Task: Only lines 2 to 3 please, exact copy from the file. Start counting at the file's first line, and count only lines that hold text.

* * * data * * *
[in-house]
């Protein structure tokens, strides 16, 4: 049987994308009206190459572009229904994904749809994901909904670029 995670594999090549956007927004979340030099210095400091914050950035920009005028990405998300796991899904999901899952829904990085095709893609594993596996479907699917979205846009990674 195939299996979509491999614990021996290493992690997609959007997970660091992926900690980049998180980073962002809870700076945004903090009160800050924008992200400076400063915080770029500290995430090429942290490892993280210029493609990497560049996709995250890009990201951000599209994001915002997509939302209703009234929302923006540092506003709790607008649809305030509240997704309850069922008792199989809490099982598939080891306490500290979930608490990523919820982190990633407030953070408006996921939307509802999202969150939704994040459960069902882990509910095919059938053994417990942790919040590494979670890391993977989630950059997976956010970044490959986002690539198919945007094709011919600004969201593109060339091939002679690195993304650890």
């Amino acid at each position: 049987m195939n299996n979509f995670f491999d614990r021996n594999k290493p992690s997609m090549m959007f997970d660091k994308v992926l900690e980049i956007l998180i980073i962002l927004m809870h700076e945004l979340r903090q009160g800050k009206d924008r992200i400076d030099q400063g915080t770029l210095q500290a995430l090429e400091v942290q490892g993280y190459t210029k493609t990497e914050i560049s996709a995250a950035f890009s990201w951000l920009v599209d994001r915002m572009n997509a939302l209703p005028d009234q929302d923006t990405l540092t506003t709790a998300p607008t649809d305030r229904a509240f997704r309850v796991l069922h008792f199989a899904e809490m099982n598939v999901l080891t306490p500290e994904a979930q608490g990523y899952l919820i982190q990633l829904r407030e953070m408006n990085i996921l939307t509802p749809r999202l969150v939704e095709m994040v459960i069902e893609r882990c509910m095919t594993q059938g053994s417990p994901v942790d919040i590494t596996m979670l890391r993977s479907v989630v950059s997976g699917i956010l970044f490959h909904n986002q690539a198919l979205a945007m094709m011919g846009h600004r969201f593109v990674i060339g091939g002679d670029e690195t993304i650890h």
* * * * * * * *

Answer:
């Protein structure tokens, strides 16, 4: 049987994308009206190459572009229904994904749809994901909904670029 995670594999090549956007927004979340030099210095400091914050950035920009005028990405998300796991899904999901899952829904990085095709893609594993596996479907699917979205846009990674 195939299996979509491999614990021996290493992690997609959007997970660091992926900690980049998180980073962002809870700076945004903090009160800050924008992200400076400063915080770029500290995430090429942290490892993280210029493609990497560049996709995250890009990201951000599209994001915002997509939302209703009234929302923006540092506003709790607008649809305030509240997704309850069922008792199989809490099982598939080891306490500290979930608490990523919820982190990633407030953070408006996921939307509802999202969150939704994040459960069902882990509910095919059938053994417990942790919040590494979670890391993977989630950059997976956010970044490959986002690539198919945007094709011919600004969201593109060339091939002679690195993304650890």
């Amino acid at each position: 049987m195939n299996n979509f995670f491999d614990r021996n594999k290493p992690s997609m090549m959007f997970d660091k994308v992926l900690e980049i956007l998180i980073i962002l927004m809870h700076e945004l979340r903090q009160g800050k009206d924008r992200i400076d030099q400063g915080t770029l210095q500290a995430l090429e400091v942290q490892g993280y190459t210029k493609t990497e914050i560049s996709a995250a950035f890009s990201w951000l920009v599209d994001r915002m572009n997509a939302l209703p005028d009234q929302d923006t990405l540092t506003t709790a998300p607008t649809d305030r229904a509240f997704r309850v796991l069922h008792f199989a899904e809490m099982n598939v999901l080891t306490p500290e994904a979930q608490g990523y899952l919820i982190q990633l829904r407030e953070m408006n990085i996921l939307t509802p749809r999202l969150v939704e095709m994040v459960i069902e893609r882990c509910m095919t594993q059938g053994s417990p994901v942790d919040i590494t596996m979670l890391r993977s479907v989630v950059s997976g699917i956010l970044f490959h909904n986002q690539a198919l979205a945007m094709m011919g846009h600004r969201f593109v990674i060339g091939g002679d670029e690195t993304i650890h």